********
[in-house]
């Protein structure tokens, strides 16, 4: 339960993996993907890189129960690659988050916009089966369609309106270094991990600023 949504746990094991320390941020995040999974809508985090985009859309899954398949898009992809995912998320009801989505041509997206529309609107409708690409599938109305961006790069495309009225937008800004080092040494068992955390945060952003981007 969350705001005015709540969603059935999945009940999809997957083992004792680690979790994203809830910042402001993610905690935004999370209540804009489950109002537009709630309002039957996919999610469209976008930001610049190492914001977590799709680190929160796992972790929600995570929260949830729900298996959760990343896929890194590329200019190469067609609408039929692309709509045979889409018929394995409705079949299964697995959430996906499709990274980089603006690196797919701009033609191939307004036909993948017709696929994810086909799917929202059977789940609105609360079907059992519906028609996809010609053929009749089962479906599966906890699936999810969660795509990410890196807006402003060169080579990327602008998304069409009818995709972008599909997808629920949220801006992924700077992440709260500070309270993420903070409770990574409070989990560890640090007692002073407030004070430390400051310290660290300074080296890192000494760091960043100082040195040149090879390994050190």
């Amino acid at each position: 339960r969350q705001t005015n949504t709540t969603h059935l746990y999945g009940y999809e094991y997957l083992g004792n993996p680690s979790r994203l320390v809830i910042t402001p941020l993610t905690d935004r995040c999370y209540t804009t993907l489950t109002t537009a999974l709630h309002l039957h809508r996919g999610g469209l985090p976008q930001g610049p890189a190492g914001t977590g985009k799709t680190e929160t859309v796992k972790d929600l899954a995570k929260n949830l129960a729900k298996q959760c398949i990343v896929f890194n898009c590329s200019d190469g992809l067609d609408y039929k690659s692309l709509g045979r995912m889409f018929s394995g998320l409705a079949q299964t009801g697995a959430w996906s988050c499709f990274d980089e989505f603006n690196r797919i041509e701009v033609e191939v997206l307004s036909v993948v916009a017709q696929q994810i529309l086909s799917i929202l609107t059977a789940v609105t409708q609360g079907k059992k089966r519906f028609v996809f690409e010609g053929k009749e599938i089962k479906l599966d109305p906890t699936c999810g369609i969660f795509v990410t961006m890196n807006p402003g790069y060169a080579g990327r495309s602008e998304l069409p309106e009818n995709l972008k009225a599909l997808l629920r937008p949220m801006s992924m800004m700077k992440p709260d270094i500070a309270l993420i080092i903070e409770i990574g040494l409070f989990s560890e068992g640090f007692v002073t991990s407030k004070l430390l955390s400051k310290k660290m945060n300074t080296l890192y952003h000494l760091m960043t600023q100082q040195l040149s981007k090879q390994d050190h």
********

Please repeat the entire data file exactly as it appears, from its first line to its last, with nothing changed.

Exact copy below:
[in-house]
């Protein structure tokens, strides 16, 4: 339960993996993907890189129960690659988050916009089966369609309106270094991990600023 949504746990094991320390941020995040999974809508985090985009859309899954398949898009992809995912998320009801989505041509997206529309609107409708690409599938109305961006790069495309009225937008800004080092040494068992955390945060952003981007 969350705001005015709540969603059935999945009940999809997957083992004792680690979790994203809830910042402001993610905690935004999370209540804009489950109002537009709630309002039957996919999610469209976008930001610049190492914001977590799709680190929160796992972790929600995570929260949830729900298996959760990343896929890194590329200019190469067609609408039929692309709509045979889409018929394995409705079949299964697995959430996906499709990274980089603006690196797919701009033609191939307004036909993948017709696929994810086909799917929202059977789940609105609360079907059992519906028609996809010609053929009749089962479906599966906890699936999810969660795509990410890196807006402003060169080579990327602008998304069409009818995709972008599909997808629920949220801006992924700077992440709260500070309270993420903070409770990574409070989990560890640090007692002073407030004070430390400051310290660290300074080296890192000494760091960043100082040195040149090879390994050190």
């Amino acid at each position: 339960r969350q705001t005015n949504t709540t969603h059935l746990y999945g009940y999809e094991y997957l083992g004792n993996p680690s979790r994203l320390v809830i910042t402001p941020l993610t905690d935004r995040c999370y209540t804009t993907l489950t109002t537009a999974l709630h309002l039957h809508r996919g999610g469209l985090p976008q930001g610049p890189a190492g914001t977590g985009k799709t680190e929160t859309v796992k972790d929600l899954a995570k929260n949830l129960a729900k298996q959760c398949i990343v896929f890194n898009c590329s200019d190469g992809l067609d609408y039929k690659s692309l709509g045979r995912m889409f018929s394995g998320l409705a079949q299964t009801g697995a959430w996906s988050c499709f990274d980089e989505f603006n690196r797919i041509e701009v033609e191939v997206l307004s036909v993948v916009a017709q696929q994810i529309l086909s799917i929202l609107t059977a789940v609105t409708q609360g079907k059992k089966r519906f028609v996809f690409e010609g053929k009749e599938i089962k479906l599966d109305p906890t699936c999810g369609i969660f795509v990410t961006m890196n807006p402003g790069y060169a080579g990327r495309s602008e998304l069409p309106e009818n995709l972008k009225a599909l997808l629920r937008p949220m801006s992924m800004m700077k992440p709260d270094i500070a309270l993420i080092i903070e409770i990574g040494l409070f989990s560890e068992g640090f007692v002073t991990s407030k004070l430390l955390s400051k310290k660290m945060n300074t080296l890192y952003h000494l760091m960043t600023q100082q040195l040149s981007k090879q390994d050190h």